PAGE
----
Never mind that these verses are taken out of context. Countless IFB preachers use these verses to remind church members that they are the men GOD has put in charge of the church. The pastor is the CEO, bwana, potentate, and king of the church. Messing with the preacher means you are messing with God. Church members are reminded about what happens when you mess with God’s man:
And he (Elisha) went up from thence unto Bethel: and as he was going up by the way, there came forth little children out of the city, and mocked him, and said unto him, Go up, thou bald head; go up, thou bald head. And he turned back, and looked on them, and cursed them in the name of the Lord. And there came forth two she bears out of the wood, and tare forty and two children of them. (2 Kings 2:23,24)
Mess with God’s man, challenge his authority, and you might get eaten by bears, or some other judgment might befall you.
In most IFB churches, the preacher is the cog around which everything turns. When church members are asked about where they go to church, they often say I go to Pastor So and So’s church. The preacher’s name is prominently displayed on the church sign, church advertising, and printed materials.
Sadly, many IFB churches, due to their preacher-centered structure, suffer serious decline or even closure when the preacher leaves. This is especially true for churches who lose their founding pastor. People are loyal to the man, and when the man leaves, so does their loyalty. If the church survives, it often faces attendance and offering decline as members seek out other IFB churches to attend. Many of the big name IFB churches in the 1960’s-1980’s did not survive the founding pastor leaving. Those that did survive are but a shell of what they once were. (This same phenomenon is often seen in privately held corporations when the next generation takes over the company.)
Many IFB churches survive the founding pastor’s departure and the resultant attendance and offering decline. A new pastor comes in, states his new vision for the church, and things continue on. In time, the new pastor leaves and the whole process of upheaval and decline continues until the church gets a-n-o-t-h-e-r new pastor. The average church changes its pastor every 30-60 months. Some churches, after years and years of new pastors coming and going, close their doors.
With the above background in mind, let me now show you why I think Tony Soprano would make a good IFB preacher.
Tony Soprano is a charismatic person. He has a way of getting people to like him. People are drawn to him. He can manipulate people to get what he wants from them. Almost every episode of The Sopranos shows Tony Soprano manipulating women, fellow mobsters, family members, political leaders, business owners, and even his psychiatrist to get what he wants.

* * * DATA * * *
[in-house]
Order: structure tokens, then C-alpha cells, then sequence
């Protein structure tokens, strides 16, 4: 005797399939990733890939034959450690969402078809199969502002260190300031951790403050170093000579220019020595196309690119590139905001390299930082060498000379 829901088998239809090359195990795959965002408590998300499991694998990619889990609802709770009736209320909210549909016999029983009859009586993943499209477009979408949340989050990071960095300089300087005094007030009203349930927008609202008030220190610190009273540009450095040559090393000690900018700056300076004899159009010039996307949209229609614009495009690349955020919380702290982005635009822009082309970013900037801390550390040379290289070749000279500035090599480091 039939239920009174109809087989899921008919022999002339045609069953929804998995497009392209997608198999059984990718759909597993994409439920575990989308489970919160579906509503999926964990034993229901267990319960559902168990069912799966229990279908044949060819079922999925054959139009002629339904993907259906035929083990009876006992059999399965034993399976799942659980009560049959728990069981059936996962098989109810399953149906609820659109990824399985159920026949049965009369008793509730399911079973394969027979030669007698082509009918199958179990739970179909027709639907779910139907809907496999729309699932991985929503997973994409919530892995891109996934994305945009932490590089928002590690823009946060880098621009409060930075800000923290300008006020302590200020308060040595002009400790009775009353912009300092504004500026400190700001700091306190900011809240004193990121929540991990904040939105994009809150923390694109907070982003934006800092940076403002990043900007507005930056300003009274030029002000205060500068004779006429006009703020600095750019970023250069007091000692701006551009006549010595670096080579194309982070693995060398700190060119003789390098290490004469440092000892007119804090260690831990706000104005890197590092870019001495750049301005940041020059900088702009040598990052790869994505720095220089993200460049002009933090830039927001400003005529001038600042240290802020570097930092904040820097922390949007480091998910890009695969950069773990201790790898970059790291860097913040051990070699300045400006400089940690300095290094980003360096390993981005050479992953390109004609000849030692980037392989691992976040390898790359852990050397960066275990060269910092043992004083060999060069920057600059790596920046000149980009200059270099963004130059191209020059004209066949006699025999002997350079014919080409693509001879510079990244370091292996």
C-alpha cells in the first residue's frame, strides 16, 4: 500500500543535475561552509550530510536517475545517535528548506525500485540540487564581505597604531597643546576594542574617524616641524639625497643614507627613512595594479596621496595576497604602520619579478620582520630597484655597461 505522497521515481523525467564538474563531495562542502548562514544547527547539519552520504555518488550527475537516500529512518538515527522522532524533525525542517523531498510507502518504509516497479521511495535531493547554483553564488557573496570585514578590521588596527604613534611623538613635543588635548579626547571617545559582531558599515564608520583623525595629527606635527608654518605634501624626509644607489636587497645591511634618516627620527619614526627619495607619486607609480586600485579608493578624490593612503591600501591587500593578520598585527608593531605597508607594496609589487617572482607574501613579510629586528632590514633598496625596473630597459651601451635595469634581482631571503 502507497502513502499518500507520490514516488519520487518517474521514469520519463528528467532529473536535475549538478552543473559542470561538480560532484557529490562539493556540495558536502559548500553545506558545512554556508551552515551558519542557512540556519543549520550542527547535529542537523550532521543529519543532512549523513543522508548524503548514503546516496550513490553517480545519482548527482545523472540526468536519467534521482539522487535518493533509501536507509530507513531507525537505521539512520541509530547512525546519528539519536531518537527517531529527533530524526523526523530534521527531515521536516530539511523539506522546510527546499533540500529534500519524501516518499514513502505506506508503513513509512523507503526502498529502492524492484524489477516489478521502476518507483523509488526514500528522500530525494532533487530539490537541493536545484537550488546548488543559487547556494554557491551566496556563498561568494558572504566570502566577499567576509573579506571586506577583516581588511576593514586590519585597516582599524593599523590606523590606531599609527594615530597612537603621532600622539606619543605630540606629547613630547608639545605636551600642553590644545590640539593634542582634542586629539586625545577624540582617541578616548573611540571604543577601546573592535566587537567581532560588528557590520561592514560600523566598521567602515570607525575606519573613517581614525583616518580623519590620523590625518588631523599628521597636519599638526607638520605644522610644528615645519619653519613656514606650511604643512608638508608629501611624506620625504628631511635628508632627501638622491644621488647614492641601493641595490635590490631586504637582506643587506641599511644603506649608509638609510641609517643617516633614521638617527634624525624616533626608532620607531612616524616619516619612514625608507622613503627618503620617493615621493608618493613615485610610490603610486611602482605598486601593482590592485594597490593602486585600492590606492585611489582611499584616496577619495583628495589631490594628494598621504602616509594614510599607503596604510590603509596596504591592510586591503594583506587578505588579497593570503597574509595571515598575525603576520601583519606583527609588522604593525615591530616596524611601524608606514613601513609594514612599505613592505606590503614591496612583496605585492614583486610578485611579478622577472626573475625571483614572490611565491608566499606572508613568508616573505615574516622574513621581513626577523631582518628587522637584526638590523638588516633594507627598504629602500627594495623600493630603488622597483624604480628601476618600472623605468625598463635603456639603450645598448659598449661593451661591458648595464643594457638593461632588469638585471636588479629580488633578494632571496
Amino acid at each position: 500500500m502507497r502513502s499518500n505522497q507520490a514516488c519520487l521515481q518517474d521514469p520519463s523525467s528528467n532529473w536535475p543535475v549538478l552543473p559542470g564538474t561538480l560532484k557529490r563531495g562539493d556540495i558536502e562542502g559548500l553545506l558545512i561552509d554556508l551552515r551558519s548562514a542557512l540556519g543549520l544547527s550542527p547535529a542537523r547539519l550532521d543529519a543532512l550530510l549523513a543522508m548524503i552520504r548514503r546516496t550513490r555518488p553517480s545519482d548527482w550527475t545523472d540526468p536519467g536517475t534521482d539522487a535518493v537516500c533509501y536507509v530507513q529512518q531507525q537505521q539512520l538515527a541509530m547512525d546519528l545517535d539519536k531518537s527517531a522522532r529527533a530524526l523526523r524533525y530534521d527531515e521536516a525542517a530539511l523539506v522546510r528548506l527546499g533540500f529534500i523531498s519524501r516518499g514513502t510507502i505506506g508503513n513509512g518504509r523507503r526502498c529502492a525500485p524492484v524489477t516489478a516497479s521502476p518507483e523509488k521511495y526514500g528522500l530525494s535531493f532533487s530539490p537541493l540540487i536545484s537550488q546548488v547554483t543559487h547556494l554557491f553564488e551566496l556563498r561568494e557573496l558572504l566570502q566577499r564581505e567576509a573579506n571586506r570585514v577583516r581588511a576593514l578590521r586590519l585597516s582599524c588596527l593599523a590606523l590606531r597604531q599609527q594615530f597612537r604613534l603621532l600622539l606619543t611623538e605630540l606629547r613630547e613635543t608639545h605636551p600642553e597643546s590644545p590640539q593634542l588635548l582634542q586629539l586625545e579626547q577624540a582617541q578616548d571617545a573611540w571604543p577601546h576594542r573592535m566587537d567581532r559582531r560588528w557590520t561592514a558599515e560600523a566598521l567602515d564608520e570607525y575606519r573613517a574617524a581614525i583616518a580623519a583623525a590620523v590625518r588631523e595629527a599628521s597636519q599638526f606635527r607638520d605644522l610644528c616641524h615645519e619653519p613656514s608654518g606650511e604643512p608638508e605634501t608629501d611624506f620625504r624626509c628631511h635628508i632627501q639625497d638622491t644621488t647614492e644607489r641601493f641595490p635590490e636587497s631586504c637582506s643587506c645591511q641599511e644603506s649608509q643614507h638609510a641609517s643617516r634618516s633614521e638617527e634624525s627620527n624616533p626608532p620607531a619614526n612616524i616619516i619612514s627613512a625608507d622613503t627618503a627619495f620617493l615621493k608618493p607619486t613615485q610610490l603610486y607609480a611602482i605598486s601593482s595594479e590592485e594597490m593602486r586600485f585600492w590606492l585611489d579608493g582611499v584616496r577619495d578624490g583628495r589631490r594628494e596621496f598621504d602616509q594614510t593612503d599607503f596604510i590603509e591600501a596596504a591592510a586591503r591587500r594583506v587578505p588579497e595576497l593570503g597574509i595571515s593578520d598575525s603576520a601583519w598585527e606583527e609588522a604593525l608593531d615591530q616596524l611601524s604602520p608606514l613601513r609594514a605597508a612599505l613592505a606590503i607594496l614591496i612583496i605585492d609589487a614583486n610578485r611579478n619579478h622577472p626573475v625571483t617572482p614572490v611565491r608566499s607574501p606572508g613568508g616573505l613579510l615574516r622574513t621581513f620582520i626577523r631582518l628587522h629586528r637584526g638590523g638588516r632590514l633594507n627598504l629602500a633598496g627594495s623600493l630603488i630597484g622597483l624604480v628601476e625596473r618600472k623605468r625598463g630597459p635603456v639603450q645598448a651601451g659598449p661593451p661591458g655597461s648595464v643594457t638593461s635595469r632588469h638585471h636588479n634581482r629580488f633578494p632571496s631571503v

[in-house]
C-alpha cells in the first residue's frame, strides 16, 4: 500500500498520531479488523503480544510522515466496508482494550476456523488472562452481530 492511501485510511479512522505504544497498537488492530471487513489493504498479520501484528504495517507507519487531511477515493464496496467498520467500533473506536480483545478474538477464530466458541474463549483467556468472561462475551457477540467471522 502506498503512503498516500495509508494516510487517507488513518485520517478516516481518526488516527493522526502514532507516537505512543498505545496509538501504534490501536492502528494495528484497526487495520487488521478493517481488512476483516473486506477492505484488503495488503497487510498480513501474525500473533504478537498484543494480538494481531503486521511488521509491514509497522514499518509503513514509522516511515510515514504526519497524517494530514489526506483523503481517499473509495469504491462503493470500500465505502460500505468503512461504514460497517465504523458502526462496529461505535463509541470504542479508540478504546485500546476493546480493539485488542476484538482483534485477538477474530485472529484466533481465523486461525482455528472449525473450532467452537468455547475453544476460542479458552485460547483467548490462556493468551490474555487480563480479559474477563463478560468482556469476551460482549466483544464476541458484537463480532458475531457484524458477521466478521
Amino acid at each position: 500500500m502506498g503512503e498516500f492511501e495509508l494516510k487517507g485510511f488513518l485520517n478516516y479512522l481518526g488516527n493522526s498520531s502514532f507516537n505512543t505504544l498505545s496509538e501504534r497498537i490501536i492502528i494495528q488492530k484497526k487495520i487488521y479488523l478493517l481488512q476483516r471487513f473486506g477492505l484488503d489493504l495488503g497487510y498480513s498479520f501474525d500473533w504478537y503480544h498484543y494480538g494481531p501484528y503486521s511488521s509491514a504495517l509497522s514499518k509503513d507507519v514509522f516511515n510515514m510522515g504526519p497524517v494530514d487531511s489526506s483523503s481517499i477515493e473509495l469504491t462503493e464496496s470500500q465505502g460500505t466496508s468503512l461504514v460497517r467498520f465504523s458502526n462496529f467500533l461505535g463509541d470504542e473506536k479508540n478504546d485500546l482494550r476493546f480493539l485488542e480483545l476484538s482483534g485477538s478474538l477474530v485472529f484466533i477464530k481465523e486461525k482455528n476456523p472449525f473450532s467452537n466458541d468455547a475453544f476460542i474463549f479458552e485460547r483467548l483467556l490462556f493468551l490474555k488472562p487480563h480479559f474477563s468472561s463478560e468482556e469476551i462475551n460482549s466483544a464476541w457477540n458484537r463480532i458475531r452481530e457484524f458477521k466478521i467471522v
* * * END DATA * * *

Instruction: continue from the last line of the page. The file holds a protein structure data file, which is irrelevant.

In Tony Soprano’s world, it is all about getting what he wants. As the boss on the New Jersey crew, he has absolute life and death power. He ruthlessly uses this power to have sex with women, amass large sums of illicitly gained money, and remove anyone who challenges his control of the New Jersey crew.
Tony Soprano is a textbook narcissist. It is all about him. Tony Soprano is, with rare exception, indifferent to the problems of others. All that matters to him is his continued control of the mob kingdom he and his father John and Uncle Jr. have built. Anyone who gets in his way ends up in a shallow grave or wearing concrete boots at the bottom of the ocean.
Tony Soprano expects people to be loyal to him. No matter what he wants done — say, having his cousin’s fiancé murdered — he expects people to support him. He expects everyone to follow the Mafia Code of Conduct, (Wikipedia article on omertà) even though he, at times, ignores the code.
In Tony Soprano’s world, it is all about power and control. This even extends to his wife, children, and broader family. Tony Soprano is THE man and he expects everyone to bow to his wishes. As anyone who has watched The Sopranos knows, Tony Soprano has on-and-off problems with getting his wife and children to obey him.
Carmella, played by Edie Falco, Tony Soprano’s wife, throws him out of the house because of his philandering. When Carmella tries to file for divorce, she finds out that no divorce lawyer will take her case. Ultimately, she realizes that getting a divorce is impossible and she makes an uneasy peace with Tony.
Tony Soprano is the cog around which everything revolves. He expects everyone to tell him what is going on. Failure to do this often results in Tony punishing someone physically or monetarily, and in some cases, Tony punishes them by “whacking” (killing) them.